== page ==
“I expect you to fill out this documentation before and after each project happens, for example, and the quality, the timeliness, the involvement of stakeholders, the ability to go through rounds of feedback are all points in which you can describe what the behavioral norm is, what the expectation is, what great looks like, what good looks like, etc.”

“This doesn't only have to be about things related to work results. It can also be about people management, cultural alignment. You can evaluate promotions based on the employee's willingness to give feedback from a mentor/coaching perspective. There are ways to measure this without really allowing, though it's natural and you have to be aware of it, the implicit bias to take over.”

Keep track of employee performance 

While clear expectations and guidelines are crucial to ensure equal opportunities for employees, keeping track of results is even more important to determine performance. Often, managers will base reviews on memory and intuition, but that way of evaluating is also subject to recency bias, according to Ali.

“When tracking all of this in a knowledge management system, you can say, ‘Well, actually, employee A has given feedback on at least one project a month that's been on their team because the comments are here, and we can see them.’ If it's just in person, you're going off bad memory and intuition of, ‘Oh yeah, that person helps everybody out. That's a great person.’”

Set processes for task delegation

Companies can ensure that remote workers and in-office workers have equal opportunities for advancement by also thinking about how they delegate tasks. Ali suggests there should also be a formal and set process for assigning work.

“Instead of just turning to the neighbor in your cubicle and say, ‘Hey, there's a new project, you want to work on it?’, have a way for people to volunteer interest in a project and for them to be selected based on their strengths, their bandwidth, or their professional goals, as long as the qualifications are clear, transparent and easy to understand.” 

Steps for remote workers to be recognized and acknowledged

Whether companies can provide the structure to value and recognize each employee’s input, remote workers can also find ways to showcase their efforts. An organization's support and commitment to level the playing field is essential. Still, employees can also do things at an individual level to ensure they get credit for their work.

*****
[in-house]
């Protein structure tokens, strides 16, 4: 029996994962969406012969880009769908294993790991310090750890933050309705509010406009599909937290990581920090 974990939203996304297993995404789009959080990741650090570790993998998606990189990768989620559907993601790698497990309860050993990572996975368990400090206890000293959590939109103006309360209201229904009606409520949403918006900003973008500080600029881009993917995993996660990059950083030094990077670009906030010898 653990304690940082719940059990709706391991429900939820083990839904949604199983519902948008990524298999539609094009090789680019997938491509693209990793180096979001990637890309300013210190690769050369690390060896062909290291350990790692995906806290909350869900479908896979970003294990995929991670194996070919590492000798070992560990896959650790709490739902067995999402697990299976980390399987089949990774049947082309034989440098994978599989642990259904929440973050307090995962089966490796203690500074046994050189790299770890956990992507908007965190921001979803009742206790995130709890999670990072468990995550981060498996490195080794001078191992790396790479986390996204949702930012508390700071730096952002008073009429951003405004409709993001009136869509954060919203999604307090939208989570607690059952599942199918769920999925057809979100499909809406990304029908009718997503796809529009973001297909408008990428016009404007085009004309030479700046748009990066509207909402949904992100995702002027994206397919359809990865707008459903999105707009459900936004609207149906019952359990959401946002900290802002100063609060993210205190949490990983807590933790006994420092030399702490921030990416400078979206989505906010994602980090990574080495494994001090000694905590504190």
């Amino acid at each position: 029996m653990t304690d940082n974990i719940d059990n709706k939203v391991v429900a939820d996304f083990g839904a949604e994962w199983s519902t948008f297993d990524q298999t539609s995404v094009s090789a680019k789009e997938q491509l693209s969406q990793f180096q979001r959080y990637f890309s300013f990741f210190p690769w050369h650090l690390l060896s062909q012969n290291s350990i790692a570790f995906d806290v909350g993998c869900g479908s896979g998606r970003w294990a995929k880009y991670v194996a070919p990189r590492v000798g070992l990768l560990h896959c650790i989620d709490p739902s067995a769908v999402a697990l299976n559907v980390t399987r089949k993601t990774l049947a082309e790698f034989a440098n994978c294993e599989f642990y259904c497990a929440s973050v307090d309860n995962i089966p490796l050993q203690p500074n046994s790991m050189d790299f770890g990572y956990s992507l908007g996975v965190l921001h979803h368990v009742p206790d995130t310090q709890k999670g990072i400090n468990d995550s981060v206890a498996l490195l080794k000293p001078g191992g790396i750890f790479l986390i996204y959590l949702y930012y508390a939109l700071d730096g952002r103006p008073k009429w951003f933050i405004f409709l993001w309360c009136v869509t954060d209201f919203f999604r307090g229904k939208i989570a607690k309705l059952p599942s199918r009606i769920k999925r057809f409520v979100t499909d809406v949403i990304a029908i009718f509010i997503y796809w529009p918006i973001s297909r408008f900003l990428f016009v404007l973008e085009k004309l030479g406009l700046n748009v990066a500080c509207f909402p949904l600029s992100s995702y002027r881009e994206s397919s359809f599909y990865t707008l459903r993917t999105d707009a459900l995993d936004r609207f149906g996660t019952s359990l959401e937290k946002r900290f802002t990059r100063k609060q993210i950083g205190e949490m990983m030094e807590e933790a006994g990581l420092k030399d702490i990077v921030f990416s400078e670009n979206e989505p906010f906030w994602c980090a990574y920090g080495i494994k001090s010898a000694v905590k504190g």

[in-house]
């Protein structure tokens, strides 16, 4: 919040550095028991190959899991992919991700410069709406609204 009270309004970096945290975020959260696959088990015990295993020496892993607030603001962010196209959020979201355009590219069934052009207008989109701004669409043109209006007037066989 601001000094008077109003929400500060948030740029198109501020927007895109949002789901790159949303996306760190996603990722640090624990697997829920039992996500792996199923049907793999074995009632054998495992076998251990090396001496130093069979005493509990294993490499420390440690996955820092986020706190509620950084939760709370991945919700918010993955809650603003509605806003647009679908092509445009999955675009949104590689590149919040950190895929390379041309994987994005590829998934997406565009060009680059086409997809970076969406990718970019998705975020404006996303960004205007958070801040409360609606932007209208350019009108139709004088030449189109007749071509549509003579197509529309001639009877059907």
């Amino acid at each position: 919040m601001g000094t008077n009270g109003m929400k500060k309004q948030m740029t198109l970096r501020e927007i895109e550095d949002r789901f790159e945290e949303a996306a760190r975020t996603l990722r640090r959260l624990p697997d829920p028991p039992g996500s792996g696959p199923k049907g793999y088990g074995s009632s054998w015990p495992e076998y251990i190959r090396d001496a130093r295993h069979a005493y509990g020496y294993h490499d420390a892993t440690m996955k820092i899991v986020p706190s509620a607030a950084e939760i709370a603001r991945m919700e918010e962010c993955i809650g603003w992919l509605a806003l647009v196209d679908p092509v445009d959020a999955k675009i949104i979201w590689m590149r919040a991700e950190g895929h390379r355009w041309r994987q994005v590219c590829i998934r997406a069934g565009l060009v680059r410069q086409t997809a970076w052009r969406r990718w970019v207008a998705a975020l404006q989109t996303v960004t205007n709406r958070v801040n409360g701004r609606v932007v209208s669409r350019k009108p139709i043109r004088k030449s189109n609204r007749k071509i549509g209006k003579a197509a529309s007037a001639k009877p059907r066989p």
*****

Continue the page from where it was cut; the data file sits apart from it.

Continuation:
One way to start, according to Ali, is for remote workers to change their definition of what it means to be seen. When everyone had to go into the office, input metrics like attendance or staying late were the baseline for getting a successful project outcome. However, these all require employees to be seen by management. 

Leverage your experience to be innovative

For Ali, remote workers have a unique vantage point because no one else in their team is living the same life. Working remotely in different time zones or working from home in different locations allows them to see the world from a unique perspective.

“One tip that I like to give remote workers in order to be seen in the organization is to use this vantage point to make connections about how to be more innovative at work, how to problem solve on complicated projects, and to share interesting tidbits or resources that get throughout the day that might help other people.”

Get Really Good at Documentation

The one skill remote workers will need in the future is getting good at documentation, Ali shares, because that’s one way of making your presence noticeable to your manager and colleagues. 

“You need to learn how to document your wins, to be able to clearly communicate through written forms of communication, to showcase that you're reaching your milestones and following certain deadlines and deliverables. Work in public so that people can see your progress.”

How remote work affects traditional promotion and recognition systems

Employees working remotely should not be subject to traditional promotion and recognition systems. Productivity and efficiency can look different for a remote worker who has a flexible schedule compared to their in person colleagues who have to come into the office every day.